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Once you’re on the road out of the D-FW metroplex it’s about 150 miles west on I-20 to you next destination – Abilene, a small city that was once a frontier settlement, and is now home to a few museums that focus on Texas history and the old West, as well as Fort Phantom Hill, which is part of the Texas Forts Trail.  Then, once it’s time to saddle up and head off into the sunset you’ll continue on I-20 to another pair of adjacent cities (however, on a much smaller scale): Midland and Odessa.  You’ll reach Midland first, driving west on I-20, and when you get there you’ll be in the Permian Basin, the home of the West Texas oil industry.  There’s two things that may be of interest to see in Midland: the George W. Bush Childhood home, and a museum focused on the petroleum industry.  When you’re ready for the short drive on I-2o to Odessa, some more varied sights await you, including a 8-foot tall statue of a jackrabbit, the Presidential Archives and Leadership Museum, a replica of Stonehenge, and the Odessa Meteor Crater.

Once it’s time to leave Odessa the next stop will be San Antonio, about 340 miles away.  You’re drive will take you south, and then southeast once you pick up I-10 east, as you enjoy the scenic views of west Texas.  San Antonio will be celebrating its tricentennial in 2018, so it will be a great time to visit.  Some of the things you’ll want to see, besides any special celebrations going on:
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  • The Alamo – the famous mission built in the 1700s and the site of a major battle in 1836 in the Texas battle for independence from Mexico.  It is now preserved as a museum.  You won’t forget it.
  • The Riverwalk – walking distance from the Alamo you’ll find the miles-long Riverwalk, lined with shops and cafes, and definitely worth visiting.
  • See the view from the top of the Tower of the Americas, a 750 tall building with a publicly accessible observation deck

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There’s also a number of museums covering various themes, and amusement parks in the area as well.  San Antonio is the largest city you will have visited so far (around 1.5 million residents, slightly bigger than Dallas), so there will be no lack of things to do while you’re here.

Once it’s time to leave the Alamo City, the next stop is Padre Island on the Gulf of Mexico, so you’ll head south on I-37, past Corpus Christi and onto the barrier island, a drive of about 170 miles.  Padre Island has a national seashore, plenty of beaches, fishing at the Bob Hall Pier (and elsewhere), and there are also opportunities to see baby sea turtles released into the wild or do some birding as well.

After leaving Padre Island the next destination is the largest city in Texas (and fourth largest in the US) – Houston.  This will be about 240 miles to the north and east, and again, there’s no lack of things to do, but here’s a few suggestions:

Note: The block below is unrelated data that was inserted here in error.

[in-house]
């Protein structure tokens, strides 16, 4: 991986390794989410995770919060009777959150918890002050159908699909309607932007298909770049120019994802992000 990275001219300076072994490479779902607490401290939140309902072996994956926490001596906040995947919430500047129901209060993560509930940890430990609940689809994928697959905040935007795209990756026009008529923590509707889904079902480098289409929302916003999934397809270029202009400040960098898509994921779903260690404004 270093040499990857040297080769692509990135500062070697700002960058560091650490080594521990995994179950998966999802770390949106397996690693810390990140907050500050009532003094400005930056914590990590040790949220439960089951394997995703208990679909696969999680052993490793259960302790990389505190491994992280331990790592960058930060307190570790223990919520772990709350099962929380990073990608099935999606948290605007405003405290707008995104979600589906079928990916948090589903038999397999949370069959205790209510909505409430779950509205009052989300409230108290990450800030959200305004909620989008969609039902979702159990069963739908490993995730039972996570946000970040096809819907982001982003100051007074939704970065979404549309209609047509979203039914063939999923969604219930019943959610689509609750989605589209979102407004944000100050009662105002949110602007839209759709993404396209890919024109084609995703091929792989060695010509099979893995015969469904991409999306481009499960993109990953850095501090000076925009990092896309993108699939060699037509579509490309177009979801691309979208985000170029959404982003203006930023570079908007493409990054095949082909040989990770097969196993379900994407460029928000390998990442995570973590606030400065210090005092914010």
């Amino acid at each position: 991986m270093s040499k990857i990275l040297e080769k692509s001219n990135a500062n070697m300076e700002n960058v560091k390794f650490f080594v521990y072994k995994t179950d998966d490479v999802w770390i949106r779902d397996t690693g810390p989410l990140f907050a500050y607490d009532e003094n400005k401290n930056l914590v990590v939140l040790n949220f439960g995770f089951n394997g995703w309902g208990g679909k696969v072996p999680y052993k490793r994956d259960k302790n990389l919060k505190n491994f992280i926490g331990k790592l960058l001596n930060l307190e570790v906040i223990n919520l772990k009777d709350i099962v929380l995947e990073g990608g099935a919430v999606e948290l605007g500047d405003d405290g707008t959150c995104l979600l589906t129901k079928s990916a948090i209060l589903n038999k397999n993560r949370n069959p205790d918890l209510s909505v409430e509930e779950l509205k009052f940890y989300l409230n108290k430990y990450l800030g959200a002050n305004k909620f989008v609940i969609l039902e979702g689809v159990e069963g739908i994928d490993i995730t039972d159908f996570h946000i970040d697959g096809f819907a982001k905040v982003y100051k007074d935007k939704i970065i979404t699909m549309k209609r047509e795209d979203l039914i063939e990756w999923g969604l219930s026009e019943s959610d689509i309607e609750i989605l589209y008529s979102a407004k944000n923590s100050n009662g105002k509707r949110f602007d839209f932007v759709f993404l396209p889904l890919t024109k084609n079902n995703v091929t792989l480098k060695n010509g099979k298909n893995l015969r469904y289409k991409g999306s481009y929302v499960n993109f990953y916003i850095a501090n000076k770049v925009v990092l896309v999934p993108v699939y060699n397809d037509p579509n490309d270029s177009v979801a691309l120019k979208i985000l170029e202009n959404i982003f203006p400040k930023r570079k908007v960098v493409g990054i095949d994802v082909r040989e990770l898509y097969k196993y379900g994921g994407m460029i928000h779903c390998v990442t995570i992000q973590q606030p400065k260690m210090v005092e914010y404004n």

• Go see the World Champion Houston Astros play baseball at Minute Maid Park.
  • Visit Space Center Houston – an affiliate museum of the Smithsonian, and a great place to learn more about space and science.
  • Check out the relatively small downtown area, especially the Theater District and Historic District.
When the time to depart Houston arrives the trip is to the west to the state capital, Austin, which is 165 miles away.  Austin has become the hip place to be – gaining a nickname of “Silicon Hills” since its become a tech center in the Texas Hill Country, and has also been one of the fastest growing cities in the country – so it’s going to be busy.  But it will also have plenty of places worth seeing, and some sights you won’t find elsewhere, since the motto is “Keep Austin Weird”.  It’s also known as the live music capital of the world.  So given all that here’s a few of the things you should see (and hear) while in town:
  • Go see and hear some live music – start on 6th Street, the main area downtown with bars and clubs that regularly have live music of many different types being performed (not just “both kinds – country and western”).
  • Visit the Texas State Capitol – modeled after the U.S. Capitol in Washington, D.C. it looks very similar to that building with two notable differences: the building is pink, and it is seven feet taller than the U.S. Capitol, because everything’s bigger in Texas.
  • Visit the many parks and trails and enjoy nature in this section of the Hill Country with the Colorado River winding through the area.  For a specific suggestion, visit the Barton Creek Habitat Preserve.  If you enjoy golf there’s also some good courses nearby.


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The road trip is wrapping up when it’s time to leave Austin.  It’s time to head north on I-35 to return to Dallas.  This trip will be about 195 miles, and wrap up a trip that totals 1,461 miles (just in the city to city driving), during which you’ll visit five cities with over 800,000 residents, three of which are also among the only 10 cities in the U.S. with over a million residents.  Hopefully the trip will also provide a multitude of great memories as well.